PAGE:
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Comment: Constantly evolving (Score 1) 391

by Krazy Kanuck (#47569789) Attached to: How long ago did you last assemble a computer?
I believe the oldest part in my current PC is my PSU, its survived seven years and after having it reconditioned and the leads updated this year I suspect it will last a good while longer. The newest piece would be my case, I kickstarted the red harbinger cross desk and am loving it! It will take quite a while to piece together all the parts needed to fully realize its potential but that's the fun.

Comment: Where's the story? (Score 4, Insightful) 152

by Krazy Kanuck (#45587749) Attached to: Patent Battle May Loom Over 'Copenhagen Wheel' Electric Bike
So we have a link to a story about Company A who has exclusive license to use BigShot school's patents to make a fancy wheel and at the end of the article the reporter asks Company A whats they think about Company B's simliar product. The CEO says "Company B CEO came by 18 months ago wanted to co-lab, hung out and left, but I haven't looked at his patents" and we're slashdotting "impending legal doom", yet neither side has said boo to that nature or is there any other relevant link to anything remotely newsworthy. Where's the story?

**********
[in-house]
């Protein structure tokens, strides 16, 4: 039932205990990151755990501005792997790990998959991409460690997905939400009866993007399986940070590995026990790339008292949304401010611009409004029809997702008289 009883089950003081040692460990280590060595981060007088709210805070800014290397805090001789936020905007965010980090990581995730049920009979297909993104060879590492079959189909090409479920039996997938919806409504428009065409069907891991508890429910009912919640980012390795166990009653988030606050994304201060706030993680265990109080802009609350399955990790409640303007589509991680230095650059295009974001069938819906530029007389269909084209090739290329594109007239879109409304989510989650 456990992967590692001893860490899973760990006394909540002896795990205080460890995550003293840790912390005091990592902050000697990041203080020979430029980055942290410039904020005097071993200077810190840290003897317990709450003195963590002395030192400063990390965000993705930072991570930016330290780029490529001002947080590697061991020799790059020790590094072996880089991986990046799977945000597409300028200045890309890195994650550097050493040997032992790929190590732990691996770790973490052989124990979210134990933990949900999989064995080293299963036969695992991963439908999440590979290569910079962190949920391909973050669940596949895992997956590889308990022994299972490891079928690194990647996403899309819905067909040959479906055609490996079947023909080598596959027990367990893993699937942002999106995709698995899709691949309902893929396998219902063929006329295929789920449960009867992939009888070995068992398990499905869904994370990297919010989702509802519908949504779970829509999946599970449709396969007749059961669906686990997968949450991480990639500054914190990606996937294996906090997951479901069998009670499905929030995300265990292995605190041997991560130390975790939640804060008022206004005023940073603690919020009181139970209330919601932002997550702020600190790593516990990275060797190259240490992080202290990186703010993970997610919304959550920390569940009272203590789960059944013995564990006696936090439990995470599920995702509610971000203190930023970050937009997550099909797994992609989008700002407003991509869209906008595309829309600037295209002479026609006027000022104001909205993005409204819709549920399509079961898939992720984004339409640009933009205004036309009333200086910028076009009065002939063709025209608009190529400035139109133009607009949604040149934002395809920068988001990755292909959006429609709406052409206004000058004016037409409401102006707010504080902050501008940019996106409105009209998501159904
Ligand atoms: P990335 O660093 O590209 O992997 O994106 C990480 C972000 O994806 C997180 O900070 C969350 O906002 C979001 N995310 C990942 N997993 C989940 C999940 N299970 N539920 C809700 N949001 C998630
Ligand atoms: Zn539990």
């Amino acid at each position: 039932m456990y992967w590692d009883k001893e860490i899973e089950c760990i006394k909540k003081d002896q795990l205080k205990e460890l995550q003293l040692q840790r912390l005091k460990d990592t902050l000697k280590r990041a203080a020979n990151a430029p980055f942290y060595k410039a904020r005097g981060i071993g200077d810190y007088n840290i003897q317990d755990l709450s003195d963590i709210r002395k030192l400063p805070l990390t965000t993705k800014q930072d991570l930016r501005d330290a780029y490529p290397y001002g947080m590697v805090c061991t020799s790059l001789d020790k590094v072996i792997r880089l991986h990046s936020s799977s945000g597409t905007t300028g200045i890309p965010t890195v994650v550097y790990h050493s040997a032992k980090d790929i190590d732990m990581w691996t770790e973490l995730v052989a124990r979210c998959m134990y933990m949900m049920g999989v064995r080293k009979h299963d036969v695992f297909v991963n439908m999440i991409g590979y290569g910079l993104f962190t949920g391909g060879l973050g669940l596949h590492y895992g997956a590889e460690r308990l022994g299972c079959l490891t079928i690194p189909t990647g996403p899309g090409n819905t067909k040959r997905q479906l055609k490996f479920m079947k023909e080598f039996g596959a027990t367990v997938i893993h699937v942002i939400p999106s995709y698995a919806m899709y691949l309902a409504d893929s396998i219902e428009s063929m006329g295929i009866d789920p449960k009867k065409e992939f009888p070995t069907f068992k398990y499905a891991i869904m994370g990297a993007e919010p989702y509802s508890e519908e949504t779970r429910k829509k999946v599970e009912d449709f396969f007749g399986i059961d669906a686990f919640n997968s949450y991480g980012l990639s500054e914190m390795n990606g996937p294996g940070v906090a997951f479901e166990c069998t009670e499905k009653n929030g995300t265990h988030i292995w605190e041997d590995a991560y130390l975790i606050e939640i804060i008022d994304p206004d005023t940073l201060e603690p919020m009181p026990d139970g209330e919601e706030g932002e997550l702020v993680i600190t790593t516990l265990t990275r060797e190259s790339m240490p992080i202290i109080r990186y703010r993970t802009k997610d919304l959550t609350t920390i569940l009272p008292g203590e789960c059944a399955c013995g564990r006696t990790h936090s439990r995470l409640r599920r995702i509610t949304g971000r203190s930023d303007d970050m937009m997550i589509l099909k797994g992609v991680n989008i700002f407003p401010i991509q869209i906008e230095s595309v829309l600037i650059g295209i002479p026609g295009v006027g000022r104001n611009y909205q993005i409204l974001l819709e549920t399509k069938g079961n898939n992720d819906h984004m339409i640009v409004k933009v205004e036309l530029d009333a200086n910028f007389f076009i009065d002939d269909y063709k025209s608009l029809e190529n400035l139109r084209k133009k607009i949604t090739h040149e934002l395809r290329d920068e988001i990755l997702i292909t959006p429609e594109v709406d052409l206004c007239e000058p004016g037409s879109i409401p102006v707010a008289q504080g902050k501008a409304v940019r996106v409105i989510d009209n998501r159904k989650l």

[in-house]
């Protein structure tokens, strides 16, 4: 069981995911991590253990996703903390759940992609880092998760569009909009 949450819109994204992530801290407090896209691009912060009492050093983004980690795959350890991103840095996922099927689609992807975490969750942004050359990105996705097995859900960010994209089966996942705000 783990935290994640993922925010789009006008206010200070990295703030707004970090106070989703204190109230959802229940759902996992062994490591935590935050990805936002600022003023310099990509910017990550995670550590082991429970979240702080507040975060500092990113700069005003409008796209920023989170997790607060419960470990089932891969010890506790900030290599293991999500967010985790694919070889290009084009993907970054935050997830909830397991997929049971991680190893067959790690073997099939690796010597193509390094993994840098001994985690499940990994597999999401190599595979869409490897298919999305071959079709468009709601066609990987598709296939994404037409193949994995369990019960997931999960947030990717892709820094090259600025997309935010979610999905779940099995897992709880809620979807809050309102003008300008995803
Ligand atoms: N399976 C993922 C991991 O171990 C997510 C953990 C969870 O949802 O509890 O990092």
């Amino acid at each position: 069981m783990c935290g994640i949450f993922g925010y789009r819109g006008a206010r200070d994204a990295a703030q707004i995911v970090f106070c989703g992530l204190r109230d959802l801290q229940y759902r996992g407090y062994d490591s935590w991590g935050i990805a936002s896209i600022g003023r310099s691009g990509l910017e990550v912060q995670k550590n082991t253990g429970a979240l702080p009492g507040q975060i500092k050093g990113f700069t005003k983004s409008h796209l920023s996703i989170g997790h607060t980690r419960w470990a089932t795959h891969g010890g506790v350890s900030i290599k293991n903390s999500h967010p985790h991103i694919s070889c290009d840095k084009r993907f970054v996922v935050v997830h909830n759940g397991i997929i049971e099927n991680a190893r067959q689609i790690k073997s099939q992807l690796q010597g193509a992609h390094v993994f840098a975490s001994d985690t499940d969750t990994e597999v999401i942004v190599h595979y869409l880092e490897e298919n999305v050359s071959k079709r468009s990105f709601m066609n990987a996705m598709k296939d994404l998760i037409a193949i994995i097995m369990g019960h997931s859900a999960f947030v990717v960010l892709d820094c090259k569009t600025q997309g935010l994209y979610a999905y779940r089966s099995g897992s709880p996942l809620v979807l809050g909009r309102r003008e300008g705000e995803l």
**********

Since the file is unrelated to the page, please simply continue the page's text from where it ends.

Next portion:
Comment: Re:When you have a bad driver ... (Score 1) 961

by Krazy Kanuck (#45584511) Attached to: Is the Porsche Carrera GT Too Dangerous?
The only thing obvious to me is your lack of information and community's need to use Roger as the scapegoat for Paul's death (hence the +4 Insightful for the idiot comment)

The short story here is that Roger was going out to shakedown the car that was at his shop being worked on for stalling issues when Paul (who was visiting for a charity event) jumped in the car they were for about a 20 minute drive. That is not to say they did not speed or were not reckless, but lets be honest here, you don't shakedown a ~350,000 supercar like a F150 do you? There's evidence of some mechanical failure but nothing that has been officially announced, just what is being discussed close to those involved.